Agricultural Economics Department



Richard K. Perrin

Date of this Version



Journal Paper No. J-14462 of the Iowa Agriculture and Home Economics Experiment Station, Ames, Iowa. Project No. 2998. Published in The Review of Economics and Statistics 75:3 (1993), 471-482. Copyright © 1993 Massachusetts Institute of Technology Press. Used by permission.


Developing countries often tax agriculture heavily, a practice that might affect the productivity as well as the quantity of resources allocated to agriculture. A variable-coefficient cross-country agricultural production function is estimated, with past price expectations among the determinants of the production coefficients. Productivity’s responsiveness to those expectations implies that had these developing economies eliminated price interventions, agricultural productivity would have increased on average by about a fourth.

In agriculture, as any other sector, output prices affect the amount of resources allocated to aggregate production. According to a review by Binswanger (1989) these movements along the supply function reflect an elasticity of about 0.1-0.3. But from decade to decade over this century, there has been virtually no relationship between agricultural output and the amount of resources allocated to it (at least as resources are traditionally measured). The real engine of growth in agricultural output is technical change, not output price. Since Schultz (1956) brought this phenomenon to our attention, there have been many studies examining this technical change—its rate, whether it is factor-augmenting, its input bias, whether it can be captured by appropriate quality adjustments in measuring inputs, to what extent it is determined by government research, etc. But it is a little surprising that, to date, there has been virtually no attention given to the question of the role of prices in determining the rate of technical change. Could we believe that prices affect individuals" choices in almost every realm of life but not those choices that determine the rate of technical change?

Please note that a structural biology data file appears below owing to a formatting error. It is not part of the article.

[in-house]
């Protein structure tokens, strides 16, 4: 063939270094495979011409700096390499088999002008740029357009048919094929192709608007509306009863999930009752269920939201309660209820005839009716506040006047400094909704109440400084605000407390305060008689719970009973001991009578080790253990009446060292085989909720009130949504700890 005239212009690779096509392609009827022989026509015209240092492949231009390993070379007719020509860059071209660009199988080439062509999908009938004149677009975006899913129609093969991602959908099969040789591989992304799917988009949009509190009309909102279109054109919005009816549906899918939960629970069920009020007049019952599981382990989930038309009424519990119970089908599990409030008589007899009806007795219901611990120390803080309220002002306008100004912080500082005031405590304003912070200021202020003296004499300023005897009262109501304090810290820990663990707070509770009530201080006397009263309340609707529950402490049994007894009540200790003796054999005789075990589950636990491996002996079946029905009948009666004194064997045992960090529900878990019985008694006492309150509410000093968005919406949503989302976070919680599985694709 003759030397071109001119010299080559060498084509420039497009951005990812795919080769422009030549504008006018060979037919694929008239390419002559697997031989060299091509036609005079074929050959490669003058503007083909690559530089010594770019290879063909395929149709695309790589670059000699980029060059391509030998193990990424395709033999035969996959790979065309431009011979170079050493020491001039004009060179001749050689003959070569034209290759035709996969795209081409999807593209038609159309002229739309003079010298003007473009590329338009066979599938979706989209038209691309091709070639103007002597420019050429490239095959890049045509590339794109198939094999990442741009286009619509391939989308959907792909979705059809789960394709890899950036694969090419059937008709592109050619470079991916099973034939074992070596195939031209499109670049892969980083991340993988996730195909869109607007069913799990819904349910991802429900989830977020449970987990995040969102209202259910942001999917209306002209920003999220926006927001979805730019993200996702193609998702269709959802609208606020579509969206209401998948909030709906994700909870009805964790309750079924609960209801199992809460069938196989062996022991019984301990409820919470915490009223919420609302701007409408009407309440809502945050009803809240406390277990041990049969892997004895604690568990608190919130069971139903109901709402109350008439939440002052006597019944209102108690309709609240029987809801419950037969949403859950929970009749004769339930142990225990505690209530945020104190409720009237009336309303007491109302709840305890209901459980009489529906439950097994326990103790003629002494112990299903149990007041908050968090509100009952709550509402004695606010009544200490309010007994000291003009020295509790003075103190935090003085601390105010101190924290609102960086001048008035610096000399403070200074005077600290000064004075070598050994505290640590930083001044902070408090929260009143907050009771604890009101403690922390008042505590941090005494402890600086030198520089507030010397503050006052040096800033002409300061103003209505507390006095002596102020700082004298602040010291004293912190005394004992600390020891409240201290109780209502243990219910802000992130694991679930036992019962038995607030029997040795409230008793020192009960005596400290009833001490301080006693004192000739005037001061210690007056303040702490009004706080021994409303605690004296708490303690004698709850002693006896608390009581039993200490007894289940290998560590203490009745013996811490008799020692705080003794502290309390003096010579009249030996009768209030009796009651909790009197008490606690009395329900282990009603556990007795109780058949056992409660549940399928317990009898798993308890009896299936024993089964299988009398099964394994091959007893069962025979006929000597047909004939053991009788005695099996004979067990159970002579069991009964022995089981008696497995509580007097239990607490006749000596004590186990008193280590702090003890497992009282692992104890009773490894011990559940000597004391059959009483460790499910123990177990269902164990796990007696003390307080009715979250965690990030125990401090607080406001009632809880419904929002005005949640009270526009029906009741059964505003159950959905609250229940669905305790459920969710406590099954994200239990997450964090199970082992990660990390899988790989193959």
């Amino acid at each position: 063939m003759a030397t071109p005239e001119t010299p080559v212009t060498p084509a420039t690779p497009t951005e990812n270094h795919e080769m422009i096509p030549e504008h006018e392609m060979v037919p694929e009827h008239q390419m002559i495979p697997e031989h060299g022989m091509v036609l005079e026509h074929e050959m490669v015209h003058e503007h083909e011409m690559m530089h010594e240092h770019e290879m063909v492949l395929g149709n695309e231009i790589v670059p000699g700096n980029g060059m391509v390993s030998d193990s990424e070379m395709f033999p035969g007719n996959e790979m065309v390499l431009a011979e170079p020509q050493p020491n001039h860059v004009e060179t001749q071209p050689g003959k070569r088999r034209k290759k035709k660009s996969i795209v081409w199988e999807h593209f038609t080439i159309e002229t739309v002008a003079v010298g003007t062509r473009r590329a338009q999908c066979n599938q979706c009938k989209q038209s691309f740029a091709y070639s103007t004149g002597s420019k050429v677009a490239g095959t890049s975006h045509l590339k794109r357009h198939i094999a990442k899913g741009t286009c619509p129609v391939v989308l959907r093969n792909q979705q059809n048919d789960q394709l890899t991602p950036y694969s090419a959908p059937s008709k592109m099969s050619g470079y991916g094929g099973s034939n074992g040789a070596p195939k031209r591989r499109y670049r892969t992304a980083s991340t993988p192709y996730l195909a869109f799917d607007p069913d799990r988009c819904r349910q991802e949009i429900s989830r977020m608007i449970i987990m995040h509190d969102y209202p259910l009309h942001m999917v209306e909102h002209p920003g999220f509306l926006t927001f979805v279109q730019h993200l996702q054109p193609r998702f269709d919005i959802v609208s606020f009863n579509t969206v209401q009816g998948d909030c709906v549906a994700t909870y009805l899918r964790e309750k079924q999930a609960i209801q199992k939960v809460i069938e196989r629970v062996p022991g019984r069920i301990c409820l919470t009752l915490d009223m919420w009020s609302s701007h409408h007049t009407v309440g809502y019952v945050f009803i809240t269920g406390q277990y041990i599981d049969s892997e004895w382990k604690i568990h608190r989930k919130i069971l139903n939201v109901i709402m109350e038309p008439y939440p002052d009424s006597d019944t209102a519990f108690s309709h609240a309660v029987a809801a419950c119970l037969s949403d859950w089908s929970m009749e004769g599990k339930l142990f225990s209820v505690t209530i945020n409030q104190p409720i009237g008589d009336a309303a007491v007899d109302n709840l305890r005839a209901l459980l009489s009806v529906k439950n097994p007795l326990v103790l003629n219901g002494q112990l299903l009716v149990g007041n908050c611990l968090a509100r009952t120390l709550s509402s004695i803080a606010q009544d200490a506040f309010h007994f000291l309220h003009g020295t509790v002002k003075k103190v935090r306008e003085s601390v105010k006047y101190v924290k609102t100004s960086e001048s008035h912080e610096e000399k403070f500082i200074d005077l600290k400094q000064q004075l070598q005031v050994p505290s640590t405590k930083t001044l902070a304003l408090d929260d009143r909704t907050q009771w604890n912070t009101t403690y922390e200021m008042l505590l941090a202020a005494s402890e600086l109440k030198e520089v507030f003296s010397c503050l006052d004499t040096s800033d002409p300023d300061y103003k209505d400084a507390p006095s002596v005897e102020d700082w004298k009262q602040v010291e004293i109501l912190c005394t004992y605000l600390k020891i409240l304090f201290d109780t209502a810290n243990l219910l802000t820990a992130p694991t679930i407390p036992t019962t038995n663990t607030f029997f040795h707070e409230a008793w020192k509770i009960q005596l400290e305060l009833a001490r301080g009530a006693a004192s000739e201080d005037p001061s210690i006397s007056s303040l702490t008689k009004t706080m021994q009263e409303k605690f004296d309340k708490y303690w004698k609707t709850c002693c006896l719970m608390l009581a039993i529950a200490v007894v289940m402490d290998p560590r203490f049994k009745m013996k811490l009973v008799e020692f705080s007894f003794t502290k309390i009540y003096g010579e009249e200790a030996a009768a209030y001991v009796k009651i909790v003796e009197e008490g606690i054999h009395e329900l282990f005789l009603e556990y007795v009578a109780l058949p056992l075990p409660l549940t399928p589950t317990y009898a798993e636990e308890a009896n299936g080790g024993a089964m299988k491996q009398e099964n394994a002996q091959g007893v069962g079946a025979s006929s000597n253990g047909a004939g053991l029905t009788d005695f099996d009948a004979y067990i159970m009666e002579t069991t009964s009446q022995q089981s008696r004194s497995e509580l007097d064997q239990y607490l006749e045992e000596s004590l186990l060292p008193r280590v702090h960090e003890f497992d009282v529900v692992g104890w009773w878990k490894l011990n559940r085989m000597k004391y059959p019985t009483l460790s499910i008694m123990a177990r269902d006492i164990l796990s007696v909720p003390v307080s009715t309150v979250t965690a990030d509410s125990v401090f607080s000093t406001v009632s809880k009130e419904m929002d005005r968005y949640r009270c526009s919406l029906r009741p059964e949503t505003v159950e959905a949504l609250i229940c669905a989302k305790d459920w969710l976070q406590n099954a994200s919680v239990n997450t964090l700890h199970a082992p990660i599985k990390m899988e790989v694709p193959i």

This question is of particular significance for the development of agriculture in the less developed countries. While the development community has devoted considerable attention to the issue of getting prices right for a reasonable allocation of resources to agriculture, it might be as important to get prices right for technical change. In this study we estimate from time series data in eighteen LDCs that a 10% increase in output price will increase productivity by a little over 1%, in addition to the 1% to 3% allocative effect indicated by Binswanger The productivity effect is, of course, more significant in that it represents an enhanced level of output in perpetuity, rather than for just the period of higher price.

The paper begins with a review of literature bearing on the relationship between prices and productivity, which yields little in the way of theoretical or empirical consensus. Then a theory is sketched which results in a production function specification which posits that past prices can indeed determine current levels of productivity. The production function is estimated using time series data from eighteen LDCs. Finally, recent estimates of the tax wedges against agriculture in these countries are utilized to examine the potential productivity effect that might have occurred through the lower prices.